As a qualitative research technique, focus groups principally involve organising a discussion on a given product or topic with a group of 8-10 participants. These discussions typically take 60-90 minutes and seek to obtain information on users’ motivations and behaviours in response to the product. 

During focus group engagements, real users discuss various attributes of a product, or feature. One of the product designers, researchers, or other employees typically leads such discussions to ensure you’re receiving your desired type of feedback. 

For the most part, a focus group discussion will typically cover the test subjects’ concerns about a specific aspect of a product that’s brought up by the focus group facilitator.

Heat map testing

A heat map is a graphical data visualisation that demonstrates how website users click, scroll, and move on a web page. Heat map testing fundamentally revolves around engaging users to analyse their mouse or eye movements when using a product or service.

Subsequently, heat map analysis is conducted to analyse the heat maps generated from the recording tool to determine what grabs a user’s attention. Or even where users spend most of their time, and how much time is spent on specific areas to determine which elements need improvement.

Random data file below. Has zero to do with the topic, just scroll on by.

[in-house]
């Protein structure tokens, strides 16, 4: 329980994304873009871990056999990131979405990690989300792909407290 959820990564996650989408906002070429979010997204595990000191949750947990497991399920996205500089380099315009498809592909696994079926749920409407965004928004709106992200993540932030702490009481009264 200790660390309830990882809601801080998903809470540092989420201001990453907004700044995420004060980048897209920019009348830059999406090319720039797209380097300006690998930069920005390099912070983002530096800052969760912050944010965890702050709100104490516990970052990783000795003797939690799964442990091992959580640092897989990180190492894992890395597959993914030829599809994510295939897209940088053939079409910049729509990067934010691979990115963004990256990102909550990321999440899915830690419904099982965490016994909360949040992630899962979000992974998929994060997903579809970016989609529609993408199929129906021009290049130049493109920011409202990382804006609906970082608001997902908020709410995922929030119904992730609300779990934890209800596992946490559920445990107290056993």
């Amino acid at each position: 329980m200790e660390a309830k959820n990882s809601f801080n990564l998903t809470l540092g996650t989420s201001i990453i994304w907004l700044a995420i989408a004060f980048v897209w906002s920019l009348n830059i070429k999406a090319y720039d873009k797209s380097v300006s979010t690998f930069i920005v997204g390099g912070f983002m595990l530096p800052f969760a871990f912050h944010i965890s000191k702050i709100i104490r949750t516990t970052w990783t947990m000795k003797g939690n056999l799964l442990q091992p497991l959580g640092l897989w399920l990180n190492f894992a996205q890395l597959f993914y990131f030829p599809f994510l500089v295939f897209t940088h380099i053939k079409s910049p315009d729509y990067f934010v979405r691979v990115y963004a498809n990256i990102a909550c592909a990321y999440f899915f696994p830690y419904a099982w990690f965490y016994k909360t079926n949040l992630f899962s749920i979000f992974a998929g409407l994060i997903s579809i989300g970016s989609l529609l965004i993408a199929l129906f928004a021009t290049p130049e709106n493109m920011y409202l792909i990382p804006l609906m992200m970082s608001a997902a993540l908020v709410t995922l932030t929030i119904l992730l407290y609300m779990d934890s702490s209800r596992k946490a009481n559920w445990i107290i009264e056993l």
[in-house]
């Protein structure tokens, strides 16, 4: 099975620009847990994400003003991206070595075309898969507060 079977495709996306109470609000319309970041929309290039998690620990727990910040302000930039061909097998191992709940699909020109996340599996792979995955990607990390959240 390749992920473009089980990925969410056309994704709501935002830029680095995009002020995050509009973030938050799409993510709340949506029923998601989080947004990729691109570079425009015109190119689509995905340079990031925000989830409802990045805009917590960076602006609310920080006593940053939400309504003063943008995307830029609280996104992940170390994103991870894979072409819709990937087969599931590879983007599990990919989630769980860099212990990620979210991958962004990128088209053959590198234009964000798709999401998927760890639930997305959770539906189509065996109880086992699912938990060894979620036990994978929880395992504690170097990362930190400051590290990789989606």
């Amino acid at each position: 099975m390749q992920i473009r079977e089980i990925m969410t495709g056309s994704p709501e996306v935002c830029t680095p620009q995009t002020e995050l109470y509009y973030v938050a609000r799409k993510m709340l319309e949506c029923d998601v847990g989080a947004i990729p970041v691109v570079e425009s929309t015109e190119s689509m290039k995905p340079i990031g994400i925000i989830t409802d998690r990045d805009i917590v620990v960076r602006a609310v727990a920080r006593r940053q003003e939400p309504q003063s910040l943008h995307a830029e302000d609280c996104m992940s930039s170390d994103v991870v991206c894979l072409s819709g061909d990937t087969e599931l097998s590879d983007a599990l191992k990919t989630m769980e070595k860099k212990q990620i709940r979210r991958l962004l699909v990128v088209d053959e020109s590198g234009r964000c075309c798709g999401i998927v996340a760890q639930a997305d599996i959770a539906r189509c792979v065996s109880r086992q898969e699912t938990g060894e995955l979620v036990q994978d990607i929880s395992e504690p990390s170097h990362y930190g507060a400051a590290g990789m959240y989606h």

Card sorting

Card sorting is a user testing method that involves users organising index card (physical or digital) according to criteria that make the most sense to them. During product development, this testing technique helps guide the design of information architecture, menu structures, workflows, or website navigation paths.

Respondent recruitment for user testing

Respondents are a fundamental tenet of user testing. However, finding the right respondents is no easy feat, as researchers need to carefully vet them, and then schedule a time to engage them. 

Unfortunately, some respondents cannot deliver meaningful feedback or insight. In turn, suboptimal respondents negatively impact the quality of user testing. 

Netizen’s respondent recruitment service can help provide a tailored solution that focuses on recruiting the right respondents for surveys, focus groups, and in-depth user interviews. 

Conclusion

The core purpose of user testing is to evaluate the success of a product or feature from the standpoint of customers. This is because while designers involved in the creation of the product might find it easy to use, the target customers may not. 

Fortunately, user testing provides tunnel vision into where the product falls short for the intended audience. It essentially reveals where users are typically confused or frustrated. This information can then be leveraged to iterate the product’s design.

Overall, well-planned and executed user testing uncovers actionable, qualitative data that product design teams can exploit to make faster, better decisions to improve customer satisfaction. 

Reach out to us at Netizen Experience to discuss about user testing requirements for your project.